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A formal grammar selects tokens only by their classifications: for
example, if a rule mentions the terminal symbol `integer constant', it
means that *any* integer constant is grammatically valid in that
position. The precise value of the constant is irrelevant to how to
parse the input: if `x+4' is grammatical then `x+1' or `x+3989' is
But the precise value is very important for what the input means
once it is parsed. A compiler is useless if it fails to distinguish
between 4, 1 and 3989 as constants in the program! Therefore, each
token in a Bison grammar has both a token type and a "semantic value".
Note: Defining Language Semantics, for details.
The token type is a terminal symbol defined in the grammar, such as
`INTEGER', `IDENTIFIER' or `',''. It tells everything you need to know
to decide where the token may validly appear and how to group it with
other tokens. The grammar rules know nothing about tokens except their
The semantic value has all the rest of the information about the
meaning of the token, such as the value of an integer, or the name of an
identifier. (A token such as `','' which is just punctuation doesn't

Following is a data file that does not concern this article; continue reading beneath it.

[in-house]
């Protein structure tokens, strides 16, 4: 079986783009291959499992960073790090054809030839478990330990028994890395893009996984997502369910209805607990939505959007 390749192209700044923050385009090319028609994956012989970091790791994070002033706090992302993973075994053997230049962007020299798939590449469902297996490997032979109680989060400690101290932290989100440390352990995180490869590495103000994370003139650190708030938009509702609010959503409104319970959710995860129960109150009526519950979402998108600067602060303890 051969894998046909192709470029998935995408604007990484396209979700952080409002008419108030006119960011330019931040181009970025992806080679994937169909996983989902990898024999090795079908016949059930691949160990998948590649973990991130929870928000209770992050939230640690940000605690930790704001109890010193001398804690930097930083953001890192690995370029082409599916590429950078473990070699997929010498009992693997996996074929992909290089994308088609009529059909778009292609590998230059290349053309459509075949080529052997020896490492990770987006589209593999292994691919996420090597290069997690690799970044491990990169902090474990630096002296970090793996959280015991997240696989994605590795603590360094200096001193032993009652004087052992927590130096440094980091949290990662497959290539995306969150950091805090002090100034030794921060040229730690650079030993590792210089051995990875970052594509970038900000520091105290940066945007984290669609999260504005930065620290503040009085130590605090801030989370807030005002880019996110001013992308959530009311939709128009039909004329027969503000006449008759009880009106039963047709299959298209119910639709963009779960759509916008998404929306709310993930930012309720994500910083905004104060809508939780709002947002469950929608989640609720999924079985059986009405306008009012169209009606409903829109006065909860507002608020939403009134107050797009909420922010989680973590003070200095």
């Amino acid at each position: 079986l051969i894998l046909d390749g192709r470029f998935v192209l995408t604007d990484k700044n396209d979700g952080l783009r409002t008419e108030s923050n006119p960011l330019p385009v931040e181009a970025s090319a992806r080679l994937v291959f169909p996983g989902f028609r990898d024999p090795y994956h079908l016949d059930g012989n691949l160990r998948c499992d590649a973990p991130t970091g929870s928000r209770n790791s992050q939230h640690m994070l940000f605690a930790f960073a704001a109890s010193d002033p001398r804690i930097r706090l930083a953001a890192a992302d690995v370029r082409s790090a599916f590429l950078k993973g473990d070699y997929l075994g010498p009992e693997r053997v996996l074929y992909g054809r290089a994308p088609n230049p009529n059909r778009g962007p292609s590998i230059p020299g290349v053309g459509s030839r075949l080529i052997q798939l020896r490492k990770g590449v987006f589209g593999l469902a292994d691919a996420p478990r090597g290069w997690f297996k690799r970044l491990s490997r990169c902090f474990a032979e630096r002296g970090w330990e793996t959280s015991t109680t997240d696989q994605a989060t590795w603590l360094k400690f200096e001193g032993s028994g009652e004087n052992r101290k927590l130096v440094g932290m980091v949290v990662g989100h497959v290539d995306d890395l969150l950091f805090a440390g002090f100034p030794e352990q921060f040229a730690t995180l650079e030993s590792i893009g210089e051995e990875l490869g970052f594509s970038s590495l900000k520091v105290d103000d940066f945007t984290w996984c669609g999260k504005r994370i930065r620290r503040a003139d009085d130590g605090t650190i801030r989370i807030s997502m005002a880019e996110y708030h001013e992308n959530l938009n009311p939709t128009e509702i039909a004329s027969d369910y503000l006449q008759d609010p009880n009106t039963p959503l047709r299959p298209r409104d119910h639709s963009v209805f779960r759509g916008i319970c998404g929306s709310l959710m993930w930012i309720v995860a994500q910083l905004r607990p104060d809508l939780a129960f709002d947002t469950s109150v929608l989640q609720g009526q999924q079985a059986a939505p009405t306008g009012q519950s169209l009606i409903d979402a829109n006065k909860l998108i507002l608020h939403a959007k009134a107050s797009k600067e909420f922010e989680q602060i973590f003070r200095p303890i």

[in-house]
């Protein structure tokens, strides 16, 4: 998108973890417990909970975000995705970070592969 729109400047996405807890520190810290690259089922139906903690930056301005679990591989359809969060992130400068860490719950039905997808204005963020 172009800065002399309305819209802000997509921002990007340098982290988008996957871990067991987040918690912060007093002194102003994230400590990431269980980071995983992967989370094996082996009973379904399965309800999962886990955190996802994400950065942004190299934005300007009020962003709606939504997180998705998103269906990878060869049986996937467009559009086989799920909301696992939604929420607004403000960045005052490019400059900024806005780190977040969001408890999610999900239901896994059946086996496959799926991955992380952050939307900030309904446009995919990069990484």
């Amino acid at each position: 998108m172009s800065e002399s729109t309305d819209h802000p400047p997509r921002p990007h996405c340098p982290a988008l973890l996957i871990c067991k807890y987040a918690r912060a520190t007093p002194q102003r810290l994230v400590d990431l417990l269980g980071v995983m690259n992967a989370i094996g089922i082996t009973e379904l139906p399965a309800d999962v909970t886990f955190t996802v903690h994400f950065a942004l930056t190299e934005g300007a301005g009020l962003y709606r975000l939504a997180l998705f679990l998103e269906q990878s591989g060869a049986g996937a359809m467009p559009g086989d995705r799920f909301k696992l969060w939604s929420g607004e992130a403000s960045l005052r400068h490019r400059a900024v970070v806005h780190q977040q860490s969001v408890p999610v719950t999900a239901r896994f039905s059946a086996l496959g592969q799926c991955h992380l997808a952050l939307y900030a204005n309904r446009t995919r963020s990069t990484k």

need to have any semantic value.)
For example, an input token might be classified as token type
`INTEGER' and have the semantic value 4. Another input token might
have the same token type `INTEGER' but value 3989. When a grammar rule
says that `INTEGER' is allowed, either of these tokens is acceptable
because each is an `INTEGER'. When the parser accepts the token, it
keeps track of the token's semantic value.
Each grouping can also have a semantic value as well as its
nonterminal symbol. For example, in a calculator, an expression
typically has a semantic value that is a number. In a compiler for a
programming language, an expression typically has a semantic value that
is a tree structure describing the meaning of the expression.
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